The district court vacated Fischer's conspiracy conviction and sentence, and in so doing, it eliminated the double- punishment that violated Rutledge. See Lanier, 205 F.3d at 966. Only Fischer's CCE conviction and his life sentence remain, and that punishment "was not in excess of that prescribed by the relevant statutes, multiple terms were not imposed for the same offense, nor were the terms of the sentence itself legally or constitutionally invalid in any other respect." Hill, 368 U.S. at 430. The government met its burden of proof on all elements of the CCE conviction, and it would indeed be odd for us to say that the district court abused its discretion by allowing that conviction to stand. See Lanier, 205 F.3d at 966. Therefore, we find that the district court did not abuse its discretion here.
Fischer's final argument, which was not made before the district court, is that his CCE conviction was obtained in violation of Richardson v. United States, 526 U.S. 813, 119 S. Ct. 1707 (1999). In Richardson, the Supreme Court held that "a jury in a criminal case brought under sec. 848 must unanimously agree not only that the defendant committed some 'continuing series of violations' but also that the defendant committed each of the individual 'violations' necessary to make up that 'series,'" 119 S. Ct. at 1709, and the defendant is entitled to a jury instruction that the jury must agree unanimously on which specific acts constituted the CCE violation. See id., 119 S. Ct. at 1710-13. Fischer asserts, and apparently the government concedes, that no special unanimity instruction was given here. Because there was no special unanimity instruction, Fischer argues, his CCE conviction is invalid under Richardson, and we must vacate it and the accompanying life sentence instead of the conspiracy conviction and its 35-year sentence. But, as we explained above, a motion under Fed. R. Crim. P. 35 addresses only the possible illegality of the sentence itself, not the validity of the underlying conviction. See Hill, 368 U.S. at 430; Bennett, 172 F.3d at 953. Fischer's sentence was purged of any illegality when the lesser-included conspiracy conviction and sentence were vacated. Even though Richardson may call into question the validity of Fischer's CCE conviction, it does not provide a proper basis for ruling on a Rule 35 motion. See Bennett, 172 F.3d at 953-54. Fischer's argument under Richardson is an attack on the underlying CCE conviction, not the sentence imposed. He is not arguing that his sentence was somehow flawed; he claims that he should not have been convicted in the first place. Such a challenge should be litigated by a motion under 28 U.S.C. sec. 2255. See Bennett, 172 F.3d 953-54. Fischer filed a sec. 2255 motion in 1997, and that motion is currently on appeal before this court. See Fischer v. United States, No. 98- 1803; United States v. Fischer, No. 98- 1860. Consideration of this Richardson issue is more appropriate in that docket. We note that Fischer may have a tough road ahead given this court's recent decision in Lanier, where we rejected a similar Richardson argument by one of Fischer's co-defendants using harmless- error analysis as required by Neder v. United States, 527 U.S. 1 (1999). See Lanier, 2000 U.S. App. LEXIS 1709, at *7- *17. Regardless of the ultimate outcome of Fischer's Richardson issue, this is not the proper place to decide it.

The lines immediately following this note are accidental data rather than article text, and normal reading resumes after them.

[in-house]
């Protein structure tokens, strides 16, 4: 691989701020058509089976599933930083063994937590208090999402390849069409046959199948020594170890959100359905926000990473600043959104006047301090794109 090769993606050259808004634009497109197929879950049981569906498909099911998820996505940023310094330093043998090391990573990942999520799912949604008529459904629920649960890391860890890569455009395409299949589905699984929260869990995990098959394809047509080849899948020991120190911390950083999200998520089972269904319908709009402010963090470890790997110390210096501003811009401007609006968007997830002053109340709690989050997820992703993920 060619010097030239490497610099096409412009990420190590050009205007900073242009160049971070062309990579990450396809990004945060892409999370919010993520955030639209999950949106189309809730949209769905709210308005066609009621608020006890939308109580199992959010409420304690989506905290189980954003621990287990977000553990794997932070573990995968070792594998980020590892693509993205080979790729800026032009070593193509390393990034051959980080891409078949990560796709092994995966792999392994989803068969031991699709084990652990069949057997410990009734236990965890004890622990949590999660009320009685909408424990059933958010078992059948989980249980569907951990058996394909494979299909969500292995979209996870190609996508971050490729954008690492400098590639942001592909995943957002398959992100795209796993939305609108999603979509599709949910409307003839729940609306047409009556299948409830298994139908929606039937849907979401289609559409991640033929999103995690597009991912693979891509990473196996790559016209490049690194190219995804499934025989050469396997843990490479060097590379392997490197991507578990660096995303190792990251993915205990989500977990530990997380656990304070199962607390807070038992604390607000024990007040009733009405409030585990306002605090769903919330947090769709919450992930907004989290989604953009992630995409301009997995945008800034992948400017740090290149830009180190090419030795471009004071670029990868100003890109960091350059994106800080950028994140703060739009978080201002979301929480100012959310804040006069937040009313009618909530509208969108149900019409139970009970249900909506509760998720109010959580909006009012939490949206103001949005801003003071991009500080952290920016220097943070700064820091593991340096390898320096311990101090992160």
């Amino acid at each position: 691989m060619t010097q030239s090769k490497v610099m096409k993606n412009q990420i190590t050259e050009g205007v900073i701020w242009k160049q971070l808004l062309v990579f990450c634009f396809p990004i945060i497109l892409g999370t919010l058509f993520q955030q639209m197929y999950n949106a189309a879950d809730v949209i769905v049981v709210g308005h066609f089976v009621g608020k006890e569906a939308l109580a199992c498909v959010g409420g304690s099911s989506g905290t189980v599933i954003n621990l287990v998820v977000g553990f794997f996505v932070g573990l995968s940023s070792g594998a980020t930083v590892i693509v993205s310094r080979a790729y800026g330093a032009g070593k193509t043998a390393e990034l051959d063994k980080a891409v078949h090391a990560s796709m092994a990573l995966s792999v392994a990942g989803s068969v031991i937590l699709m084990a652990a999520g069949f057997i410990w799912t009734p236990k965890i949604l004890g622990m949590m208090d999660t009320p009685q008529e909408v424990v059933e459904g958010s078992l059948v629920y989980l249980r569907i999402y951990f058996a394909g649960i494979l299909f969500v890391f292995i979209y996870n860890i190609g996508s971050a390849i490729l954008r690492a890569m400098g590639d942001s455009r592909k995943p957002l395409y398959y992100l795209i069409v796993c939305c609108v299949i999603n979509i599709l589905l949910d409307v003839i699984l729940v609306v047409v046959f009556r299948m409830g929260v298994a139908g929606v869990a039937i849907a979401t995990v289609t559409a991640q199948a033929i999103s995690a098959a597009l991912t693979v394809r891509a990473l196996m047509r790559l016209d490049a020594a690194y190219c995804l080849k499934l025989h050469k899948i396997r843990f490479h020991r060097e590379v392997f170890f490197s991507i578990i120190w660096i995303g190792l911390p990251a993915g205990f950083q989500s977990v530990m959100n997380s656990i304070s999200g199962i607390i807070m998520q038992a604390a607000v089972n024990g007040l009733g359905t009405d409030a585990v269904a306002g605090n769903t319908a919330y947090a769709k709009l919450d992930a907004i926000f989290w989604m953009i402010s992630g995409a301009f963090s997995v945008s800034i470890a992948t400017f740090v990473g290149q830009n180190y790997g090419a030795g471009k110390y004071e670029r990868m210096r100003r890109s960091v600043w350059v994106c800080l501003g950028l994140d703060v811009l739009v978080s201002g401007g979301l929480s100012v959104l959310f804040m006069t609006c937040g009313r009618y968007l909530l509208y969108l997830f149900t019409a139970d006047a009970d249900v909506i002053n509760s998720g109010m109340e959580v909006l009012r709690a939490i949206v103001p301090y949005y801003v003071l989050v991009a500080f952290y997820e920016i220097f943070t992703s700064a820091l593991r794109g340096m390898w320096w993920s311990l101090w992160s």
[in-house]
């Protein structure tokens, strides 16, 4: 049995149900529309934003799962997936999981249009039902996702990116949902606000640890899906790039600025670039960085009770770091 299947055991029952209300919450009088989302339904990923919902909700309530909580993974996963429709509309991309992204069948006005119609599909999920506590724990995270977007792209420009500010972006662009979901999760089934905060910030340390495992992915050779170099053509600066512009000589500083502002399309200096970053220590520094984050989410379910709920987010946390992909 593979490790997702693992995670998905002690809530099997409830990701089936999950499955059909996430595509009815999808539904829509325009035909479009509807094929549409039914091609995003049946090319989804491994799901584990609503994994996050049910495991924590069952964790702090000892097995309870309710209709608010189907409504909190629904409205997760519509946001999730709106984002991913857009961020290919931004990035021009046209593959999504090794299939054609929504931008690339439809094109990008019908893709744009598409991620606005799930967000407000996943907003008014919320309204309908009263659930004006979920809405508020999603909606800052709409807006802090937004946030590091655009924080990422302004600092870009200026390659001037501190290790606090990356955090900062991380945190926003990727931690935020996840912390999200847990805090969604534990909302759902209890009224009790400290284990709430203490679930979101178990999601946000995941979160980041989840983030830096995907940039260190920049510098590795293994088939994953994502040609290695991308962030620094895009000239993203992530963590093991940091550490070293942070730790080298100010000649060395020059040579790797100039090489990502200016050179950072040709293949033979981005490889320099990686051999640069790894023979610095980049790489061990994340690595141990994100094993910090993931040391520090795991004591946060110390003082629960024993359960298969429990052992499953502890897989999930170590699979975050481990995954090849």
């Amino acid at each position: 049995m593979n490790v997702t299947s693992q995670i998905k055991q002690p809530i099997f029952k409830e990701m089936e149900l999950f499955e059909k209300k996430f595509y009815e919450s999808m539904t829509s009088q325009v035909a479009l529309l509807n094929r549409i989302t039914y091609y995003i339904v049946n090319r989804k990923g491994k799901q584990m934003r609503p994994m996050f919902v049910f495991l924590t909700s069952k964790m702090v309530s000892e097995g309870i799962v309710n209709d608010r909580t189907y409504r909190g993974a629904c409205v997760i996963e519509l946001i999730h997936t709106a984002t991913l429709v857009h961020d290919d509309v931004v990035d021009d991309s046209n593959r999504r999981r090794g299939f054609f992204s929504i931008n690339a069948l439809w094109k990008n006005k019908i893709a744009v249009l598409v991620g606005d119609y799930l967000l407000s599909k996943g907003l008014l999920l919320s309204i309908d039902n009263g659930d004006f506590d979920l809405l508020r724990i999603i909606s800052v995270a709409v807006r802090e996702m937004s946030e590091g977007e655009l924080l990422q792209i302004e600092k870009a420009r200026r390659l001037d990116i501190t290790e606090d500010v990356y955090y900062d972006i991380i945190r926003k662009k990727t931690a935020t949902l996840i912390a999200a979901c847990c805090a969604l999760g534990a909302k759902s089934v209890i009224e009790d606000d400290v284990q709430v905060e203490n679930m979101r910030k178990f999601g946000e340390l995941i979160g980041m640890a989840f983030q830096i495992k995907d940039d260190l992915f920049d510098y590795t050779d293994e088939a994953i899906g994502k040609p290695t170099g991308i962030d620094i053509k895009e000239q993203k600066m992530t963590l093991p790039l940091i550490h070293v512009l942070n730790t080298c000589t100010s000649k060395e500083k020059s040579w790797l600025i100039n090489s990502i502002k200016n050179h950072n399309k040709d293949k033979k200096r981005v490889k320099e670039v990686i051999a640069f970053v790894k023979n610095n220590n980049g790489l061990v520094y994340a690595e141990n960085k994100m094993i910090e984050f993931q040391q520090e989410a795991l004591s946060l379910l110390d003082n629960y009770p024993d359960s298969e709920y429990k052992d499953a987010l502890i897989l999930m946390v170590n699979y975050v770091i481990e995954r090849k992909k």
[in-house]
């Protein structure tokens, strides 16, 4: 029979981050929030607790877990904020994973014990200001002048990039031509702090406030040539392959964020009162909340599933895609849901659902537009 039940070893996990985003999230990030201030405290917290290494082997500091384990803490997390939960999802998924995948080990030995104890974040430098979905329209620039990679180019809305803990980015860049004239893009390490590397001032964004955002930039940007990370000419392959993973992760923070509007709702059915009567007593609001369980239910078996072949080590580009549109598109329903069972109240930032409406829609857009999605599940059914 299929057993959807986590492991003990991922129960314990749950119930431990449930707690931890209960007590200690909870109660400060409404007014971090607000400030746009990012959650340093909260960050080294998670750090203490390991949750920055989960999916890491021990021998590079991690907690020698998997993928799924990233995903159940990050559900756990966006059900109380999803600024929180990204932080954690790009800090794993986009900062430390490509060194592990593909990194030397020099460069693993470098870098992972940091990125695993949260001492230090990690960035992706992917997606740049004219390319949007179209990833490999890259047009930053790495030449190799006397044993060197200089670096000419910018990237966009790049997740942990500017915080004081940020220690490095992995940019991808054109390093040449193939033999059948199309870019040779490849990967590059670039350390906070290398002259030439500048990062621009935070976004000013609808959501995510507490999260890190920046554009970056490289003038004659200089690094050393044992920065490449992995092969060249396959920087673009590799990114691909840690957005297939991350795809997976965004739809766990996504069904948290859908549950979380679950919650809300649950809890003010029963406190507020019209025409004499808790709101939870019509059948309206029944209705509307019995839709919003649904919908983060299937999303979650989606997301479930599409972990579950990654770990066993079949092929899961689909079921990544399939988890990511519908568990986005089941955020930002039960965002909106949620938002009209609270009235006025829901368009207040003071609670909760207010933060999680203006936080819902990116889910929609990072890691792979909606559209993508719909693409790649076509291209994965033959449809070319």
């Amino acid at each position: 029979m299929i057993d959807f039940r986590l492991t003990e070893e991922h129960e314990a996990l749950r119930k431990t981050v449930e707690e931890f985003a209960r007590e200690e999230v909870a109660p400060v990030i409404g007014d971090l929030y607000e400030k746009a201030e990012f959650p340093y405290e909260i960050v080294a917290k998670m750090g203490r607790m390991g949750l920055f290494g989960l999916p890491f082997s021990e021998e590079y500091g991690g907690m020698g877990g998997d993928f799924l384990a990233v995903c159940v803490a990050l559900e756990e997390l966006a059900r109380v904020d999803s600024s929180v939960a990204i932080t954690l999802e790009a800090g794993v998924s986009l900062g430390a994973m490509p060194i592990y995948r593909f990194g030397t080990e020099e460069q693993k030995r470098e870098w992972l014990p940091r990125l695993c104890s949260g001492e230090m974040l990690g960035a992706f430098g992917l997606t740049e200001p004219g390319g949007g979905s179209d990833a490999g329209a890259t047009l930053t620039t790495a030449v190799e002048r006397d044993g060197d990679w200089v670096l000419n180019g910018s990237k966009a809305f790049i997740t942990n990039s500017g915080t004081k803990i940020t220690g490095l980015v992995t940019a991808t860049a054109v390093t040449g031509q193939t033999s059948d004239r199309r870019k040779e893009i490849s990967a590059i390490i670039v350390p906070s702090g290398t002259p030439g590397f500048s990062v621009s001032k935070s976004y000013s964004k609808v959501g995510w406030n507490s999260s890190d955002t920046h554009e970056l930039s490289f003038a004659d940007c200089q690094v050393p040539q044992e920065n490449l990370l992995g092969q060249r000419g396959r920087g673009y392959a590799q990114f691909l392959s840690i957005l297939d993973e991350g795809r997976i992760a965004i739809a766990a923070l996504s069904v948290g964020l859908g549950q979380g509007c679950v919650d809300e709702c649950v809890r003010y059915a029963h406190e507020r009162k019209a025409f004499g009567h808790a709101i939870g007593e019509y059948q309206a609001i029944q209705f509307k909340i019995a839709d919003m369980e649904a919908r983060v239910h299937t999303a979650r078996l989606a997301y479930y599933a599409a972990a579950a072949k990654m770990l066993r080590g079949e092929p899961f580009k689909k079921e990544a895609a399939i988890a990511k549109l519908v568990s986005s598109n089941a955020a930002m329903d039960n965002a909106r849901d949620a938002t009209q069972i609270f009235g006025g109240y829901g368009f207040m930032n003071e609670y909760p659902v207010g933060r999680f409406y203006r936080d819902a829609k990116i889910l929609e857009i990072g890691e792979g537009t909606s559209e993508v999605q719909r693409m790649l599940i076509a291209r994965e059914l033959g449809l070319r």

Fischer fails to present any persuasive reason why the district court's decision to vacate his conspiracy conviction and sentence was an abuse of discretion; therefore, the decision of the district court is Affirmed.
Rule 35 was amended effective November 1, 1987. Because Fischer's crimes were committed before the effective date of the amended Rule 35, both the amended and prior version of the Rule apply. See United States v. Doe, 940 F.2d 199, 202 (7th Cir. 1991). The district court discussed both the new and old versions of the Rule in detail, but we need not do so. Our analysis is equally applicable to either version, so this opinion will not distinguish between the two; instead, it simply refers to "Rule 35."
The government goes so far as to suggest that the lesser-included offense should be automatically stricken, thus denying the district court the discretion to decide which of the two sentences to vacate under Rutledge. The Rutledge opinion itself says nothing about how lower courts should follow its rule, simply stating that "'[o]ne of [appellant's] convictions, as well as [his] concurrent sentence, is unauthorized punishment for a separate offense' and must be vacated." Rutledge, 517 U.S. at 307 (quoting Ball v. United States, 470 U.S. 856, 864 (1985)). This statement itself is of little help, but if we look at Ball, we find guidance. In Ball, the Supreme Court impliedly determined that possession of a firearm is a lesser included offense of receipt of a firearm. See 470 U.S. at 861. To alleviate the double-punishment problem, the Ball Court remanded the case and explained that it "is for the District Court, where the sentencing responsibility resides, to exercise its discretion to vacate one of the underlying convictions." 470 U.S. at 864. Thus, when a defendant is convicted of an offense and a lesser-included offense, the district court should decide which conviction to vacate. We recently held as much in Robinson v. United States, 196 F.3d 748 (7th Cir. 1999), where we "remand[ed] to the district court with instructions to vacate [the defendant's] conviction and sentence under either the CCE count or the conspiracy count . . . ." Id. at 754.
The Sixth Circuit had determined that a sec. 846 conspiracy count is a lesser-included offense of a sec. 848 CCE count prior to the Supreme Court's Rutledge decision.
This has since been corrected.